Winning is fun. Losing is, to put it simply, not.
And after watching the Huskers step on the banana peel in the fourth quarter of every game (except South Alabama) in a 2-4 start, it's exhilarating when the Huskers not only didn't fall on their face, but actually made a play late to seal the victory. Hello, Josh Kalu with a nifty interception return to seal the victory.
Nebraska's 48-25 victory over Minnesota doesn't ease Husker fans' concerns about the pass defense or late game clock management. Gopher quarterback Mitch Leidner turned into Peyton Manning at times Saturday, throwing for a career high 301 yards.
Mitch Leidner threw for a career-high 301 yards yesterday. Was second fewest passing yards allowed by #Huskers this season.— Brian Rosenthal (@HuskerExtraBR) October 18, 2015
And in the fourth quarter, rather than nurse a 16 point lead, NU offensive coordinator Danny Langsdorf went full YOLO and called for three straight passes that fell incomplete and bled a whopping 20 seconds of the clock.
That's the half-empty view, and after game seven, be assured that these problems won't be solved this season. Just accept it for what it is, and look at the counterpoint: the opponent isn't going to have a whole lot of success on the ground, and when Nebraska does try to run the ball consistently, this offense can be quite effective.
But let's make it clear: Nebraska needs to run the ball to open up the pass, not the other way around. Nebraska ran the ball 39 times and threw the ball 26 times, racking up 464 yards on the day. I'd suggest that Nebraska would have had an even better day offensively if it were 42-45 runs and 20-23 passes on the day. But that's nitpicking on my part. 60/40 run/pass is much better than 50/50 or passing more than the run. Run the dadgummed ball, guys.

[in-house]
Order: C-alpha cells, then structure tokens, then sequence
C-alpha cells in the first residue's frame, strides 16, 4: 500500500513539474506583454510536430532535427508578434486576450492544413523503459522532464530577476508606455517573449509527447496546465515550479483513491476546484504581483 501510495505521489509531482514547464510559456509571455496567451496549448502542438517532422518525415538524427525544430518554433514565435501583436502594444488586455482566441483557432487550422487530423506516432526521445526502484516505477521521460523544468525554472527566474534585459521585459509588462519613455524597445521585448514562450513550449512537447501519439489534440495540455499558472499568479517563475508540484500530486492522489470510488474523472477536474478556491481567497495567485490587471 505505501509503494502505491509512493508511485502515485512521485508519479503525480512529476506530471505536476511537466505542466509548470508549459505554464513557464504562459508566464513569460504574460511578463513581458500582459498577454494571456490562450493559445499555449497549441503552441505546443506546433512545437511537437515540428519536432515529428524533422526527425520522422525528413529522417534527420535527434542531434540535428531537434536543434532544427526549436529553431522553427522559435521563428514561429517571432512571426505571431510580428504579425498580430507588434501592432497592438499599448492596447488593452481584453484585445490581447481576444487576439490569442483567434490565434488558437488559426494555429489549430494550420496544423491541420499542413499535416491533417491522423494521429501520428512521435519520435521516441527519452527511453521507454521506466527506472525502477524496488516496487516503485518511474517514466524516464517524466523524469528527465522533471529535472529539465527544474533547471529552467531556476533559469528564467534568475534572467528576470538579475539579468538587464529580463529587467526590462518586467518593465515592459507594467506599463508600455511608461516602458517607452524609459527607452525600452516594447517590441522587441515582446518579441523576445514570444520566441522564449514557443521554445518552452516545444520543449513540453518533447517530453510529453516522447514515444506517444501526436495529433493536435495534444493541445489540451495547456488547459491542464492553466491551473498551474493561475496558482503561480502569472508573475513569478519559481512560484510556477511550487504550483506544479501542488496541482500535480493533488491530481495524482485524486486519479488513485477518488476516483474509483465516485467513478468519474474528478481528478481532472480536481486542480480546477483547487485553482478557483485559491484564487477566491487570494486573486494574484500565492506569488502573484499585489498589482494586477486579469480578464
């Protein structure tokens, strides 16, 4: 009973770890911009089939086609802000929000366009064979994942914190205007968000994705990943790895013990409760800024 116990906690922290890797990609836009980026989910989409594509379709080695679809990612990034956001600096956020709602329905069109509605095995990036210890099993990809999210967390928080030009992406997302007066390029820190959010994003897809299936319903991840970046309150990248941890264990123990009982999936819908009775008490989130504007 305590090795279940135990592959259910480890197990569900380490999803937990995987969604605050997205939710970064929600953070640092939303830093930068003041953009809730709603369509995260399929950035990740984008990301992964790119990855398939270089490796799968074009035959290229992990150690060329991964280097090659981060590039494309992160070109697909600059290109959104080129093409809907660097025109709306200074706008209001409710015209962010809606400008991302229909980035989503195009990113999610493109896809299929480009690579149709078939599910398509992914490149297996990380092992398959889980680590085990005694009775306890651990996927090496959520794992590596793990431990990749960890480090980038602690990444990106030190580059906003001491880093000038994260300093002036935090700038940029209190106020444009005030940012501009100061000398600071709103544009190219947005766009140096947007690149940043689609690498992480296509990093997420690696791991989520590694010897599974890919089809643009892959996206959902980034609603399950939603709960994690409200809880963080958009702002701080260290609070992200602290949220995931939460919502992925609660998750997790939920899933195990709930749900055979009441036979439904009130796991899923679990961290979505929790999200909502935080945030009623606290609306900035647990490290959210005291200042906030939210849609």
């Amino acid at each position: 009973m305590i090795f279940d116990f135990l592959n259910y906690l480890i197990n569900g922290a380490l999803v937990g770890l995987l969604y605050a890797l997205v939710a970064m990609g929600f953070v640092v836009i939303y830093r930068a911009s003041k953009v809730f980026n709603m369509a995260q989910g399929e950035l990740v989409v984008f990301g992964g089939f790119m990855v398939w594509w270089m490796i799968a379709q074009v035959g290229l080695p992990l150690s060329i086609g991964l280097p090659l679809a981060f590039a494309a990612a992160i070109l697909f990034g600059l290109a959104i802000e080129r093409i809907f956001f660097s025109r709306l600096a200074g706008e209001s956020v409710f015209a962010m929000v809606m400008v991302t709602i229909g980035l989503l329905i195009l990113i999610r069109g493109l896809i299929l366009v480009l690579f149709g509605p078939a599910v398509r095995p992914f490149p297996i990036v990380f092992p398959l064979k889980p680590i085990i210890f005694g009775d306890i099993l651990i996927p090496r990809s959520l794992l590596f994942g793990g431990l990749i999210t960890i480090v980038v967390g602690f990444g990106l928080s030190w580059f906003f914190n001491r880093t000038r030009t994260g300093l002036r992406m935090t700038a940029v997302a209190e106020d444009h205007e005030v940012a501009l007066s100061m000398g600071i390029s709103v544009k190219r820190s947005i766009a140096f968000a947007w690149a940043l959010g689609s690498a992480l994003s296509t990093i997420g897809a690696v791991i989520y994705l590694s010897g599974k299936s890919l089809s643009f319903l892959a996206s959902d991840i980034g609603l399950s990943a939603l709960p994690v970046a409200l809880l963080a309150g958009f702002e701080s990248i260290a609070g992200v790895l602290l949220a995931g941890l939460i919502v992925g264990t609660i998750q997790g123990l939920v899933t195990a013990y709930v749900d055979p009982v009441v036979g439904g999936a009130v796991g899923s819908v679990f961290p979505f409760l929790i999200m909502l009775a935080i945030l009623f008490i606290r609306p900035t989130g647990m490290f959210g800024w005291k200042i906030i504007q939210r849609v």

In the end, Nebraska went out and won the game. It's clear when you hear the players speak about this season that they "buy into" this coaching staff; there's no need to call for "culture change" or to try to incite negativity about the players' attitude. Criticize the current or previous staff if you want, but let's cheer for the men who put on the white helmet and pants with the red "N" each week.
QB: The missing element from Nebraska's passing game the last couple of weeks was the intermediate pass, and Tommy Armstrong rediscovered it with an 11 yard pass to Jordan Westerkamp on the second play of the game. Chucking the ball deep continues to be an issue; you never see receivers hit in stride, but rather, we see ugly scrambles by covered receivers to make the catch when blanketed in coverage. But the best thing that happened to Armstrong was a 60/40 run/pass ratio. Armstrong's legs are one of this team's best assets, and it's a dynamic that opens up a lot of things for this offense. Grade: A-